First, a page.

Cecil Beaton, an English war, portrait and fashion photographer who lived from 1904 to 1980. He was also a costume and stage designer as well as an interior designer and painter. He was born in Hampstead, London. Beaton went to Health Mount School and to St. Cyprian’s School, where he came to recognize his artistic and creative talents. As he was growing up, Beaton practiced photography on his Nanny’s old camera, Kodak 3A. His Nanny educated him about basic photography and how to develop a film. He used to request his mother and sisters to pose for him so he could practice his skills. Once he became adequately adroit, he sent his images to society publications frequently with a pen name. At St. John’s College, Beaton studied architecture, art and history. While all this was going on, Beaton continued photographing, and with the help of some contacts from his university he got a chance to photograph somebody who resembled Duchess of Malfi which was also then published by Vogue. He did get a degree and while working with his father, he continued photography on weekends. Beaton’s first exhibition took place in London’s Cooling Gallery under the patronage of Osbert Sitwell. To achieve more success, he went to New York and gradually constructed his reputation. For many years, Beaton worked on a contract to take photographs for Condé Nast Publications. These photos were solely for them and were worth thousands of pounds. During his career, Cecil Beaton used both small Rolleiflex, and large format cameras.
Beaton designed costumes and book jackets for charity while learning photography professionally at Paul Tanqueray’s studio. He then built his personal studio with Stephen Tennant as his initial client. Some photos of Tennant by Beaton represent the Bright Young People of 1920s and 30s in the best way.
In 1931, Beaton did photography for British Vogue when the photographer from Vogue, France – George Hoyningen-Huene went to England. The exchange of ideas between this artist circle gave birth to a new style that made 1930s era popular.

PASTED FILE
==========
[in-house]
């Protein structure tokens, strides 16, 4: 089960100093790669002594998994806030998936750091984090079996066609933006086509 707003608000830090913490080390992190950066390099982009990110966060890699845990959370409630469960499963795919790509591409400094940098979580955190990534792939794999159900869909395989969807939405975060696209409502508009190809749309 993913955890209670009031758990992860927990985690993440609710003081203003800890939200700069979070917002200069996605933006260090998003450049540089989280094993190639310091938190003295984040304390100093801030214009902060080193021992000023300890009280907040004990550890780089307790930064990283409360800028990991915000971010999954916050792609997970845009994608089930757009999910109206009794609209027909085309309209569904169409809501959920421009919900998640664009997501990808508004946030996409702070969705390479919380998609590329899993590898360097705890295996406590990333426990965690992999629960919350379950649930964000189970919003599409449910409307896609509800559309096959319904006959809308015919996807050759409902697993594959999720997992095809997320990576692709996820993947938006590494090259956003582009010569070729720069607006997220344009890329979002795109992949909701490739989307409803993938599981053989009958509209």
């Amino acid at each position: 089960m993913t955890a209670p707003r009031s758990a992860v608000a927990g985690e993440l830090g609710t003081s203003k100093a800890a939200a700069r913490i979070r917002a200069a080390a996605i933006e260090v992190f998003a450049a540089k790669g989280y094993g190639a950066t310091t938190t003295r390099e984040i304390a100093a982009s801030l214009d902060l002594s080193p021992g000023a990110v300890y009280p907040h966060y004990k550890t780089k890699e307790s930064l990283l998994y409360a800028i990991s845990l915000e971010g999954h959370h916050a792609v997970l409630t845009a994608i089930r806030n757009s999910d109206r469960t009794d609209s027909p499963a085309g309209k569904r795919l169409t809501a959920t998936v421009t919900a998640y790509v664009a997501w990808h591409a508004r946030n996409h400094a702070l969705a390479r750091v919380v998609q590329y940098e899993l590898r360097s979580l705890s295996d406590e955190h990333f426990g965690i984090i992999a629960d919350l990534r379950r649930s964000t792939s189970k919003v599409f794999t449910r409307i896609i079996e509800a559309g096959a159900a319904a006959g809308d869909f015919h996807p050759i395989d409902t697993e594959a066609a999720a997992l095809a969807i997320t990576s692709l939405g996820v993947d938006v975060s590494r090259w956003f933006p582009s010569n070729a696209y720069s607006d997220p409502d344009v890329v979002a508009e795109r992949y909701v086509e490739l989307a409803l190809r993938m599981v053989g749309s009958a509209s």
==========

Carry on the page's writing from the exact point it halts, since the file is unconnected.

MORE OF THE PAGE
He has worked as a photographer for Vogue and Vanity Fair. In addition, he also photographed Hollywood celebrities. Unfortunately, Beaton began using derogatory terms like ‘kike’ next to his photographs illustrating New York City. This act got him fired from American Vogue since it was unacceptable and because of him the issue had to be reprinted.
This episode was highly humiliating for Cecil Beaton and so he went back to England where he was given work at the Ministry of Information on the recommendation of the Queen. At this time, he took pictures of prime minister Winston Churchill. He also photographed Shah Mohammed Raza Pahlevi with Fauzia Faud Chirine and their child, during World War II. At this time, he also shot an image of Eileen Dunne, a German Blitz victim. She was just three years old on the recovering bed in an hospital, hugging her teddy bear. This was his most enduring pictures. Beaton eventually became one of Britain’s top war photographers.
Sometime later, he had a stroke attack that limited his physical flexibilities to work freely and this made him frustrated although he adapted himself to draw, write and hold camera with his left hand. He became worried about his future financial conditions and negotiated with Sotheby’s Philippe Garner who helped him in a way that his work could give him an annual income. In 1977, Beaton’s work was auctioned five times and a last one in 1980, the year he died.
Cecil Beaton won many awards from 1956 to 1972.